Me: I’m going to Rheinsberg for a few days between Christmas and New Year’s. 

Ze Germans:

“Where?”

“Why??”

“Da ist der Hund begraben.”

Me: The dog is buried there? What?

Ze German: Ja, this means it is a very boring place where nothing ever happens. 

Me: Oh, good. Perfect! 

After a pretty hectic year, a few days in a sleepy, picturesque town in Brandenburg sounded ideal. I’d booked a beautiful apartment a few minutes’ walk from Rheinsberg Palace, Googled how to get there and was good to go. It was while I was on the last leg of the journey, a bus ride from Neuruppin to Rheinsberg, that my phone decided I was roaming. But not to worry – unbelievably, they have WiFi (that actually works) on the buses in Brandenburg. A true post-Christmas miracle…

I texted the owner of the flat to tell her I was outside and, a couple of minutes later, was being warmly ushered in by a jolly German granny. After she’d shown me around the flat and we’d had a jolly chat, I decided that I would like her to be my new German Oma.

The flat was even better than I had hoped; really cosy, newly renovated and adorned with twinkly Christmas lights.

My very own garden

This being Germany, of course there was some form-filling to be done. Rheinsberg is one of the areas that charges a Kurtaxe (visitor’s tax) of €1.50 per person per night. I’m not sure why some places charge it and some don’t but again, this is Germany so there doesn’t necessarily have to be any logic.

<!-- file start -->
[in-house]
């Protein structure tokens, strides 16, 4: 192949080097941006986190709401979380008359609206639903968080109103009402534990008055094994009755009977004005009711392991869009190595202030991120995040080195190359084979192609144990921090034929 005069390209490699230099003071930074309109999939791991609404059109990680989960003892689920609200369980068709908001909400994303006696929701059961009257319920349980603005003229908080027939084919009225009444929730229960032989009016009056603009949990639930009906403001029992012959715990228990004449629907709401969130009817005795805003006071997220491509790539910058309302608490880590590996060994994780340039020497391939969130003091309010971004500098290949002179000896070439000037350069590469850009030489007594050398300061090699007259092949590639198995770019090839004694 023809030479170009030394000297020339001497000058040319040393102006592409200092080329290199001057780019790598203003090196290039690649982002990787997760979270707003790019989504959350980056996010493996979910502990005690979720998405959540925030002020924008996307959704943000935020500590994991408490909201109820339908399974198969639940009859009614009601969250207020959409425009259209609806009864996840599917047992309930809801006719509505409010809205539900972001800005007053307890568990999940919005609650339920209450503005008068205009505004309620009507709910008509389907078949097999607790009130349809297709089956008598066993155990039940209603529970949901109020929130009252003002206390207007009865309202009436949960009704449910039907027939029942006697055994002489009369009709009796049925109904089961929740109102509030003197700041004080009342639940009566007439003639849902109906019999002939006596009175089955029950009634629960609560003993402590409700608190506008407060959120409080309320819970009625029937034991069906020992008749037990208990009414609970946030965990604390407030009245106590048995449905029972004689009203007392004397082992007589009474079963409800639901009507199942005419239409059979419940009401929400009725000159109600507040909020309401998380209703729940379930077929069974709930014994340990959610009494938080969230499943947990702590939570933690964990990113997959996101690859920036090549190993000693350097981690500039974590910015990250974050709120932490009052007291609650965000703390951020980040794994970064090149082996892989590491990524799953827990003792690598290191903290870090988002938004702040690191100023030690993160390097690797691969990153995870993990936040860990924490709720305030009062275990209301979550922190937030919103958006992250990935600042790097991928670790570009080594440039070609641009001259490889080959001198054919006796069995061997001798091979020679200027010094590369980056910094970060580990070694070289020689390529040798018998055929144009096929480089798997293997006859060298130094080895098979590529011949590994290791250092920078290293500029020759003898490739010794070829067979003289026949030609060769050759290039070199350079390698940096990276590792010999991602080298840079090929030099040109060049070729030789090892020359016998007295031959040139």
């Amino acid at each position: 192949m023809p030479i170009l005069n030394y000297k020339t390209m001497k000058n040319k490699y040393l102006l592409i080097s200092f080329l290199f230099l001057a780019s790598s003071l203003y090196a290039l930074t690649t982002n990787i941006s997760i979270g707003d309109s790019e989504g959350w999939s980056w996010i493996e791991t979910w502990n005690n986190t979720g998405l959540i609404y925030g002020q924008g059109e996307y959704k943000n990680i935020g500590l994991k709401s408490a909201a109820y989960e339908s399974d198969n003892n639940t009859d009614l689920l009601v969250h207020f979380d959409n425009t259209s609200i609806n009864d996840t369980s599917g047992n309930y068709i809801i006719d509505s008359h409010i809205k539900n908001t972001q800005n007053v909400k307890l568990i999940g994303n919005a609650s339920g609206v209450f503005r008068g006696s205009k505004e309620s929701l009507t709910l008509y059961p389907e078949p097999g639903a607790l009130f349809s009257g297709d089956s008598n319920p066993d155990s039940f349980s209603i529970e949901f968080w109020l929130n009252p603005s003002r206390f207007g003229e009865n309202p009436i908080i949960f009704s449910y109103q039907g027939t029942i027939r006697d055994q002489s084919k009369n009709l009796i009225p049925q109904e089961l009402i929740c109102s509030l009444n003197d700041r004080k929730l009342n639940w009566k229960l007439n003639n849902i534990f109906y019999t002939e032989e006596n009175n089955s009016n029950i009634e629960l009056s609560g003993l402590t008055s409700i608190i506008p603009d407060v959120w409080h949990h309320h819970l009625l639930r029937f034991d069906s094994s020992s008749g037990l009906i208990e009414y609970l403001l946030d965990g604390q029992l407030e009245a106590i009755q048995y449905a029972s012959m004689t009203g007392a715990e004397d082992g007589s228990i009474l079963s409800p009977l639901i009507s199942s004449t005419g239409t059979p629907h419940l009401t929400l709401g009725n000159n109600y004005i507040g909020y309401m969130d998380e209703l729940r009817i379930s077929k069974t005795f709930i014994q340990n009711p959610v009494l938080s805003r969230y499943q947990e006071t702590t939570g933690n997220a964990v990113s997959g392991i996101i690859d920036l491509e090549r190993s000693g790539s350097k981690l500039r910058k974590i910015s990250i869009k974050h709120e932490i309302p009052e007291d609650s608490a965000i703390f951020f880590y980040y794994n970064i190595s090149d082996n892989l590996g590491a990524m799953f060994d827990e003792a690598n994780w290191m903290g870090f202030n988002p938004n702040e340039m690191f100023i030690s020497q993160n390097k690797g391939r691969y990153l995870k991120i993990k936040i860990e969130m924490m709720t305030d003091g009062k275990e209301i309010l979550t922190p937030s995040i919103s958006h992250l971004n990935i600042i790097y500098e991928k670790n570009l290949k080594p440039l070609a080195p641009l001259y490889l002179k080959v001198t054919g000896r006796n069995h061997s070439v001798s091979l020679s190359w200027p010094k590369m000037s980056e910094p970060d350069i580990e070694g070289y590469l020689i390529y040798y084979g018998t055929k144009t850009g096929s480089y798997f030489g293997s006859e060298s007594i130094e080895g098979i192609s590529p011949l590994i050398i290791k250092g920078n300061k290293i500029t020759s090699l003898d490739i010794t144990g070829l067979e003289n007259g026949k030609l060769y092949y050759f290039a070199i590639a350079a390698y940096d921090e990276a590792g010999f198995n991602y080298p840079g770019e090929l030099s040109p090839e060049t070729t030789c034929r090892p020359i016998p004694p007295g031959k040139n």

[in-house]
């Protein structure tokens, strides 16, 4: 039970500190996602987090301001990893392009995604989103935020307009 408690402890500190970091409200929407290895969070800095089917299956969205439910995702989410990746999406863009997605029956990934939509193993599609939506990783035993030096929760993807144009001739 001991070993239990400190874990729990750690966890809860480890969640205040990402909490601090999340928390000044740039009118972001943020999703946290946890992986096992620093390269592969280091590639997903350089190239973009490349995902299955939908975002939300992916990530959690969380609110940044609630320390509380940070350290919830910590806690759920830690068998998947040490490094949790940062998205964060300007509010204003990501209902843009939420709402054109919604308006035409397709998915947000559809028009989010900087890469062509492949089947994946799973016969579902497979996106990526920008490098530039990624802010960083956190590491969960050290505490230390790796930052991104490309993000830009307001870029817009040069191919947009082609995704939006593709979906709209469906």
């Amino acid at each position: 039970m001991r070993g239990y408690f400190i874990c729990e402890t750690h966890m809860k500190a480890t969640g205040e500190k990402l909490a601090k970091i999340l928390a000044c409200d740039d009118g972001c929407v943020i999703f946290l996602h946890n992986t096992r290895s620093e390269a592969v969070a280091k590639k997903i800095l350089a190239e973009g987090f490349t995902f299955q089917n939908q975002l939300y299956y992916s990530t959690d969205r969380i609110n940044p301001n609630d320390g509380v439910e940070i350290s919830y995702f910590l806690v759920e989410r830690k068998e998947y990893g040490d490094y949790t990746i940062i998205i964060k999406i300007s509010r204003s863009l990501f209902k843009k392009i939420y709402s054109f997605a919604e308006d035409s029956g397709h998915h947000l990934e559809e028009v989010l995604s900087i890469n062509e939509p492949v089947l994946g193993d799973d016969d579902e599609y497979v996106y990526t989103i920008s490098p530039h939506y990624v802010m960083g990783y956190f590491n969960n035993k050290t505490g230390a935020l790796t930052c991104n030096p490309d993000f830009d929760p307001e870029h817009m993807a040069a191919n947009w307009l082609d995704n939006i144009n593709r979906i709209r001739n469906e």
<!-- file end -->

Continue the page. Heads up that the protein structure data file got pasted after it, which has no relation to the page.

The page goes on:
Urgh.

Form filled in, Kurtaxe paid, Oma left me to it. At this stage, I was pretty hungry so I hit the town in search of cake. Unfortunately, most places I liked the look of were either having their Ruhetag (day of rest) or closed until March. Hmm. I wandered on and eventually found what I was looking for, settling in with my book, a cup of tea and…

cake!

I decided to take a walk back through the town to the palace and Lake Grienerick. It was around this time that I noticed how much Brandenburger folk like to stare at people, or maybe just me. In a town of only 6,000 inhabitants maybe I stood out a bit but I don’t think I’m that odd-looking. After one gawp too many, I alternated between beaming at people (instant confusion) or hitting them with the Latvian-Girl-Death-Stare (instant cowering wreck). This is how I like to entertain myself sometimes.

The palace and lake were pretty impressive, even in the already dimming light. I decided to leave most of the walking and photos until the following day but managed to snap a few pics before heading to the charming Ratskeller Restaurant (nothing to do with rats) for a glass of wine to warm up.

After that, it was off to Netto to pick up a few essentials (shower gel, tea, wine and crisps) and then back to my apartment for a little nap. I woke up a couple of hours later, feeling wonderfully refreshed and ready for food.